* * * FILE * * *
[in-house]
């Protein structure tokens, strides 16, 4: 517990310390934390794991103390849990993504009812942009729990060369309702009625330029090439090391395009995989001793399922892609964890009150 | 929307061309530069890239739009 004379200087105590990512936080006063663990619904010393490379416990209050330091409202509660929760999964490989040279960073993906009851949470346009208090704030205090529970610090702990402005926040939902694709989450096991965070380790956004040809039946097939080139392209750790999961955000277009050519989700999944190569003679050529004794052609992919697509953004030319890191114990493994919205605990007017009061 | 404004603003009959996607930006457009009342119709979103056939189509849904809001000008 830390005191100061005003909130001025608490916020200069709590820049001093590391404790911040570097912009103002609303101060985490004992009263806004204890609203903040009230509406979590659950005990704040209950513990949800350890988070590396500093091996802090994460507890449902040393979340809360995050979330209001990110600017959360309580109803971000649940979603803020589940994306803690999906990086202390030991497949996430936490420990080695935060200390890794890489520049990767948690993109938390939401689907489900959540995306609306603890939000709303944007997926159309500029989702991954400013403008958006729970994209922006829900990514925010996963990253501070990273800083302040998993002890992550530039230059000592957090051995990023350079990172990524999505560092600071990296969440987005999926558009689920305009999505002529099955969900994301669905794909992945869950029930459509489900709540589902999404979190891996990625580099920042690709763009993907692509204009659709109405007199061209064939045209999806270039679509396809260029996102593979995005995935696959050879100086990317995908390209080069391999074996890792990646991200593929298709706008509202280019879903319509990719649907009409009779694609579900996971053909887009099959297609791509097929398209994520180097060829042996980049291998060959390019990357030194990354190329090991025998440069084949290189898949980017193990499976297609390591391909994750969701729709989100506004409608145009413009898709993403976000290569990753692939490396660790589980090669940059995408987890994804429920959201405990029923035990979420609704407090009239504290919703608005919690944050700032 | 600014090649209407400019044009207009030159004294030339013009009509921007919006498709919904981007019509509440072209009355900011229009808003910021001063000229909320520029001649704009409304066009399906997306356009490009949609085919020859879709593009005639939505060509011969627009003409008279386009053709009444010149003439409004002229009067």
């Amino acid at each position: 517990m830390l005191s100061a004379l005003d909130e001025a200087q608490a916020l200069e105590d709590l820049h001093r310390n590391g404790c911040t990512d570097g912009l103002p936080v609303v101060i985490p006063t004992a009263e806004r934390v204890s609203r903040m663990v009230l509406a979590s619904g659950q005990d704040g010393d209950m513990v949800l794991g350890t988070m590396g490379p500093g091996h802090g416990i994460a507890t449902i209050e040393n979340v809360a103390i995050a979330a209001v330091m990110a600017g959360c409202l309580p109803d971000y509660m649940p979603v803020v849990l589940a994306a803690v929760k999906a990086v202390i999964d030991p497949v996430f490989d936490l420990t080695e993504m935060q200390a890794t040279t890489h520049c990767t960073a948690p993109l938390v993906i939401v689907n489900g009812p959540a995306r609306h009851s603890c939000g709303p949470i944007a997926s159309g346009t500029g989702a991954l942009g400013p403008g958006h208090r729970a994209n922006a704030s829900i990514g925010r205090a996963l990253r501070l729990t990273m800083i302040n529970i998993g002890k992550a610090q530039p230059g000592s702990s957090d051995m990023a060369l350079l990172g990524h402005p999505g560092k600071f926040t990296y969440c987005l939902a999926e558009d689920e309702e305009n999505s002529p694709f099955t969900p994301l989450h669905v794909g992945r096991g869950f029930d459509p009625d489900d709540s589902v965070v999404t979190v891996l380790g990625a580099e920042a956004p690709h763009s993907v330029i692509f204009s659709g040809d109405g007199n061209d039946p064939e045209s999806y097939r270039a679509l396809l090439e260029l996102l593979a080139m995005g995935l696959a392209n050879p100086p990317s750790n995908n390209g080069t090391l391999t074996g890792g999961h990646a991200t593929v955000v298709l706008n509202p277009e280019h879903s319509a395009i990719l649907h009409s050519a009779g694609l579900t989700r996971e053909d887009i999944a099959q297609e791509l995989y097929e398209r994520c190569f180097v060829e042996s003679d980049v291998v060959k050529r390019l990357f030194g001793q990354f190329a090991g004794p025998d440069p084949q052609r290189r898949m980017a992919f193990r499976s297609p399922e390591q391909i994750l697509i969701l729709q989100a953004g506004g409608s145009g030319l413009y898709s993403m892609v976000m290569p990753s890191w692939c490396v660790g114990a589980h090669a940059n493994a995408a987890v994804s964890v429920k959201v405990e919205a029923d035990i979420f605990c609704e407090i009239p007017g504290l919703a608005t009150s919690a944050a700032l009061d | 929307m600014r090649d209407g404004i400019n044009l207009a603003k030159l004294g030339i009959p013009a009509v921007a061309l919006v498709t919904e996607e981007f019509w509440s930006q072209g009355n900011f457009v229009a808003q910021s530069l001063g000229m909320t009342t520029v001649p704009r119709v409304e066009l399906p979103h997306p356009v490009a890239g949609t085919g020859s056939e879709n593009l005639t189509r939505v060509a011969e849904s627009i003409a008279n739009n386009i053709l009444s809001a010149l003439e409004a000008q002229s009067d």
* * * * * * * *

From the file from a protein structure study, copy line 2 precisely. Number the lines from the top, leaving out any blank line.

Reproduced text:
């Protein structure tokens, strides 16, 4: 517990310390934390794991103390849990993504009812942009729990060369309702009625330029090439090391395009995989001793399922892609964890009150 | 929307061309530069890239739009 004379200087105590990512936080006063663990619904010393490379416990209050330091409202509660929760999964490989040279960073993906009851949470346009208090704030205090529970610090702990402005926040939902694709989450096991965070380790956004040809039946097939080139392209750790999961955000277009050519989700999944190569003679050529004794052609992919697509953004030319890191114990493994919205605990007017009061 | 404004603003009959996607930006457009009342119709979103056939189509849904809001000008 830390005191100061005003909130001025608490916020200069709590820049001093590391404790911040570097912009103002609303101060985490004992009263806004204890609203903040009230509406979590659950005990704040209950513990949800350890988070590396500093091996802090994460507890449902040393979340809360995050979330209001990110600017959360309580109803971000649940979603803020589940994306803690999906990086202390030991497949996430936490420990080695935060200390890794890489520049990767948690993109938390939401689907489900959540995306609306603890939000709303944007997926159309500029989702991954400013403008958006729970994209922006829900990514925010996963990253501070990273800083302040998993002890992550530039230059000592957090051995990023350079990172990524999505560092600071990296969440987005999926558009689920305009999505002529099955969900994301669905794909992945869950029930459509489900709540589902999404979190891996990625580099920042690709763009993907692509204009659709109405007199061209064939045209999806270039679509396809260029996102593979995005995935696959050879100086990317995908390209080069391999074996890792990646991200593929298709706008509202280019879903319509990719649907009409009779694609579900996971053909887009099959297609791509097929398209994520180097060829042996980049291998060959390019990357030194990354190329090991025998440069084949290189898949980017193990499976297609390591391909994750969701729709989100506004409608145009413009898709993403976000290569990753692939490396660790589980090669940059995408987890994804429920959201405990029923035990979420609704407090009239504290919703608005919690944050700032 | 600014090649209407400019044009207009030159004294030339013009009509921007919006498709919904981007019509509440072209009355900011229009808003910021001063000229909320520029001649704009409304066009399906997306356009490009949609085919020859879709593009005639939505060509011969627009003409008279386009053709009444010149003439409004002229009067």